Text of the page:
Sunday, November 26, 2006

Hung out to dry

This picture of a British solider pointing his rifle at an Arab woman caused outrage amongst the Guardianistas earlier this year when it was published. But it is easy point-scoring for the armchair liberals who do not have to face the prospect of being attacked by a suicide bomber.

What we cannot see from the picture, however, is the sight fitted to the rifle but, if it had been a thermal imager, the "Vipir", as described by Marine Sergeant Stephen Brown, then the soldier could have picked up the tell-tale "cold-spot" caused by the explosives belt and, with the imager attached to the rifle, could have shot the bomber (if need be) before he or she got close enough to do any damage.

Having lost one of his men to a suicide bomber, Sergeant Brown was particularly keen to have more of such sights, his platoon being issued with three instead of the 25 it needs. "These units will save people's lives," says Brown. "They allow you to look at the potential threat and see him coming, but having to pass them around by hand and pick up your weapon – by that time he's on top of you."

Thus it was that Sergeant Brown went public in the Daily Mail initially, spilling the beans to Matthew Hickley, defence correspondent.

The issue, as we know from the piece posted on this blog was picked up by other media outlets and, in particular, by Shaun Ley of BBC Radio's World at One news programme.

Ley had the opportunity to interview the procurement minister, Lord Drayson, about this specific issue but, as we recorded, he completely blew it. In his ignorance, he allowed Drayson to confuse thermal imaging sights with the standard-issue night vision goggles (illustrated below), which work on a completely different basis.

As can be seen from the illustrations, the green picture is from the night vision goggles, which act as light intensifiers, while the grey-coloured frame is the thermal imager, showing how it picks up infra-red radiation. The latter is entirely independent of the visible light spectrum and can be adjusted for daylight use, unlike the light intensifiers.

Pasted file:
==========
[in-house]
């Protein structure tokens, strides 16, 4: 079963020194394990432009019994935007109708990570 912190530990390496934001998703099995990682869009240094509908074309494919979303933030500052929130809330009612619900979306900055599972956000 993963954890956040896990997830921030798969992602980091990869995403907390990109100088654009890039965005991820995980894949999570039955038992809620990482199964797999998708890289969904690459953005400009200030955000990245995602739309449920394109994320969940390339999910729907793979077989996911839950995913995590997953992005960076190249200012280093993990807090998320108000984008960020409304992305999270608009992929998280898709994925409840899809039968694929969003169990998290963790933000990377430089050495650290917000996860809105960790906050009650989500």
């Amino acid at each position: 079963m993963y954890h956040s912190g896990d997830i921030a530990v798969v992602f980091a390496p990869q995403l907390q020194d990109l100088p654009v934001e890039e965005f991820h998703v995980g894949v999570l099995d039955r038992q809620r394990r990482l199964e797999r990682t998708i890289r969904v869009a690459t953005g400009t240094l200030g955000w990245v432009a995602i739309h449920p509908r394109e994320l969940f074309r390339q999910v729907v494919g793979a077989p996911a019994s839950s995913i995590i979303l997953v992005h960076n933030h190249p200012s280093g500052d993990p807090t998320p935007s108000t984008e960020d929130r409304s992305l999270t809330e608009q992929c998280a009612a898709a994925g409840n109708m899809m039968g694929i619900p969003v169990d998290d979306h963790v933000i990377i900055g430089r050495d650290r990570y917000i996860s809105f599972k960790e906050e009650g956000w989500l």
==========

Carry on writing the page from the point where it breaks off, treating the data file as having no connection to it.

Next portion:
The confusion, however, has "killed" the story, evidenced by a short piece at the end of another story in The Times yesterday, reading:

Lord Drayson, the Defence Procurement Minister, said that he was unaware of ammunition shortages or equipment problems in Afghanistan after claims by a Royal Marines sergeant that troops in Helmand province did not have enough grenades, night-vision equipment or armoured vehicles.
Unless the Mail or another media source returns to the story, the issue is now effectively dead. Of course, us bloggers could try to make an issue of it but I doubt we have the power, on our own to make the issue stick. Then, I doubt even that many will try.

Interestingly, last week we did see the famous (in his own lunch-time) Tory blogger, Iain Dale wonder which of our brave servicemen will have the "courage" to ask Gordon Brown these two questions:

How many British soldiers have died in Iraq and Afghanistan because your government won't provide the equipment the armed services have said they need? How much of this is down to you and the Treasury refusing to authorise the MoD to buy the equipment?
But, while Dale has been known to get the occasional quickie "tee-hee" story out of defence issues, now that Sergeant Brown has put himself out on a limb, I suspect we will hear nothing further from him.

Nor indeed is it likely that we will hear anything from the Tory defence team, which seems incapable of handling such issues. And the Boy Cameron, of course, is far too grand to concern himself with such trivial matters. Once again, therefore, we are confronting a failure of the political process, where even our troops on the front line cannot rely on MPs for support.

As a result, Marine Sergeant Stephen Brown's men are still at risk through inadequate equipment - and are likely to remain so - while he, the good Sergeant, has been hung out to dry.


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